By a straightforward computation in Eq. (19), it follows that
Now, we shall use radial basis functions.
Radial basis functions are often very variable functions, and their values depend on the distance from the origin. Thus \(\phi ( x ) =\phi ( r ) \in \mathbb{R}\), \(x\in \mathbb{R}^{n}\) or it is the distance from a point \(\{ x_{j} \} \) of \(\phi ( xx_{j} ) =\phi ( r_{j} ) \in \mathbb{R}\). We note each function providing \(\phi(x)=\phi ( \Vert x \Vert _{2} ) \). In general, norm \(r_{j}= \Vert xx_{j} \Vert _{2}\) is considered to be the Euclidean distance. Globally supported radial basis functions throughout the present paper are given as follows:
where c is the shape parameter. Let \(x_{i}\) (\(i=0,\ldots,n\)) be the collocation points in the interval \([ a,b ] \) such that \(x_{1}=a\) and \(x_{n}=b\). Then Eq. (2) is expressed with the following approximate solution:
Here, n is the number of data points; ϕ is some radial basis functions; \(\lambda_{j}\) are unknown coefficients defined by collocation methods. Thus, for each collocation point, Eq. (24) becomes
Putting Eq. (25) into Eq. (22) and writing the collocation points \(x_{i}\) (\(i=0,\ldots,n\)) instead of x, we obtain the following equations:
and
Equations (26) and (27) display \((n+1)\) linear equation systems in \((n+1)\) unknown \(\lambda_{j}^{n+1}\) parameters. Before the solution of the system, boundary conditions \(u ( a,t ) =\alpha_{1}\) and \(u ( b,t ) =\alpha_{2}\) are applied. Thus, \(n\times n\) type equation systems are obtained in each point of the range from Eq. (25).
Stability analysis
In this subsection, we shall investigate the stability of this method with the help of VonNeumann analysis.
The third order derivatives in (25) can be approximated using linear combinations of values of \(u^{k}( x)\) as follows:
where \(\{ \beta_{i}^{ ( k,i ) } \} _{i=1}^{N}\) is the RBFFD coefficient corresponding to the third order derivatives. For simplicity, the stencils with three uniform nodes are used. It is well known that stability analysis is only applied to partial differential equations with constant coefficients. Let the stencils with three uniform nodes be used [39]. For \(x= \{ x_{m1},x_{m},x_{m+1} \} \), we get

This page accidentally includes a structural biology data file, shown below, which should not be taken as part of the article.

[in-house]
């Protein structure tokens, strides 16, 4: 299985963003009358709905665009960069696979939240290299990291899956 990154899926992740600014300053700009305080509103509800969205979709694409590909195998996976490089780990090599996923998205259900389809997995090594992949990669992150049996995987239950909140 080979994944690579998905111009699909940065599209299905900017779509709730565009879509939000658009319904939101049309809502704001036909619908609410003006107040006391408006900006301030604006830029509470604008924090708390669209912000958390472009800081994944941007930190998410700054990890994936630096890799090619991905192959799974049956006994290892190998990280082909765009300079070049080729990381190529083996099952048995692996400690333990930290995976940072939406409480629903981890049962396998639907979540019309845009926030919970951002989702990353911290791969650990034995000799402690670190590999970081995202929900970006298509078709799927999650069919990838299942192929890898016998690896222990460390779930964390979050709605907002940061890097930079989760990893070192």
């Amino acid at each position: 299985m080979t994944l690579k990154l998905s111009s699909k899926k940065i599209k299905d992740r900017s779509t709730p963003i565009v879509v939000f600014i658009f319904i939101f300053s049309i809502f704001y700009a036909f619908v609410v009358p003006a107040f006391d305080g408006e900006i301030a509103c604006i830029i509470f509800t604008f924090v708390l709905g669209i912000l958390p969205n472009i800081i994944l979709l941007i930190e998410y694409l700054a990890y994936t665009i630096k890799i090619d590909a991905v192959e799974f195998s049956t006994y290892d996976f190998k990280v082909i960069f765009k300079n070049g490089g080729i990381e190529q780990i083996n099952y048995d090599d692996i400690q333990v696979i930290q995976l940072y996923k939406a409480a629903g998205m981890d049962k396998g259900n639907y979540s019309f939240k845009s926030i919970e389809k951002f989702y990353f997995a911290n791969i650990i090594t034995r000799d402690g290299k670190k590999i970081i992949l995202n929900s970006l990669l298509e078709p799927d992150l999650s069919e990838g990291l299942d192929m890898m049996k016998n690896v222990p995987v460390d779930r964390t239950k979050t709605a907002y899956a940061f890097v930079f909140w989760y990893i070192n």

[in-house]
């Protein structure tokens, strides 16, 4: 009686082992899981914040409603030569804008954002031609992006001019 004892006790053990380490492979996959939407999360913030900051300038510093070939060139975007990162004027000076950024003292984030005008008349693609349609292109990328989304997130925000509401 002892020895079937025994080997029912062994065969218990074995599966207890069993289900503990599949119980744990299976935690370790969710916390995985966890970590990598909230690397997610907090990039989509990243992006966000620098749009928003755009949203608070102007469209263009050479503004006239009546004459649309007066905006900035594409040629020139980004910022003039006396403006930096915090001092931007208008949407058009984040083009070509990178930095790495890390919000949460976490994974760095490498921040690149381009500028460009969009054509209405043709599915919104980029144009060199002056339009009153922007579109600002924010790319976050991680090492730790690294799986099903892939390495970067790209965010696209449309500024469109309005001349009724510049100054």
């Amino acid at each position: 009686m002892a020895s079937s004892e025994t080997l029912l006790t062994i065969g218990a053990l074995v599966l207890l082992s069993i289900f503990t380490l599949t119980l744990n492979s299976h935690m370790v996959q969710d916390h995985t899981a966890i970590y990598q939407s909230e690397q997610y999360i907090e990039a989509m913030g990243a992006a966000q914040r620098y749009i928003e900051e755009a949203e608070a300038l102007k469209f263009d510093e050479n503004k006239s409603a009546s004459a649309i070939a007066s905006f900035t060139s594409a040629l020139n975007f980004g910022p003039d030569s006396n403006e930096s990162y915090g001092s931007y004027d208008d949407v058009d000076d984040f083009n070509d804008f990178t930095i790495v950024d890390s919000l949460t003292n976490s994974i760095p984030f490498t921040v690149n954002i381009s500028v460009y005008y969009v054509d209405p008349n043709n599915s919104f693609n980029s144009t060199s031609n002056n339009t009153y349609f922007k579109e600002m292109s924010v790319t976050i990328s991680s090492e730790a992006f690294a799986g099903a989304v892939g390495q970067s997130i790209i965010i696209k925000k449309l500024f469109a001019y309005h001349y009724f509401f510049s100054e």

where \(A=u^{n}\), \(B=u_{x}^{n}\).
Assume the solutions of (29) to be as follows:
where ℓ is the imaginary unit and φ is real. Firstly, substituting the Fourier mode (30) into the recurrence relationship (29), we obtain
Next, let \(\xi^{n+1}=\zeta\xi^{n}\) and assume that \(\zeta=\zeta ( \varphi ) \) is independent of time. Then we easily obtain the following expression:
Let us denote Eq. (32) as follows:
where
for
Therefore, we get
If \(\vert \zeta \vert \leq1\) conditional is satisfied, then we see that the proposed method is unconditionally stable.
\(L_{2}\) and \(L_{\infty}\) error norms
For the test problem used in the present study, numerical solutions of Eq. (2) are computed with help of Mathematica software. Both \(L_{2}\) error norms are given by
and \(L_{\infty}\) error norm is given by
They are calculated to show the accuracy of the results.
Test problem
For \(\lambda=0.834\), \(\mu=1\), \(\gamma=0.8\), the exact solution of the fractional combined KdV–mKdV equation is given as follows:
for \(t\geq t_{0}\), \(0\leq x\leq1\).
In our computations, the linearization technique has been applied for the numerical solution of the test problem. Then, the numerical tests are performed using the radial basis function GA, IQ, \(IMQ\), MQ. The collocation matrix does not become illconditional during the run algorithms with GA radial basis functions for \(c=10^{15}\) at Eq. (2). In Table 1, the error norms \(L_{2}\) and \(L_{\infty}\) of numerical solutions with IQ basis are compared for \(c=10^{15}\) and \(\Delta t=0.01\) at times \(t=1\). In Fig. 3, the numerical solutions obtained by IQ, \(IMQ\), MQ bases are compared for \(h=0.1\) at times \(t=1\).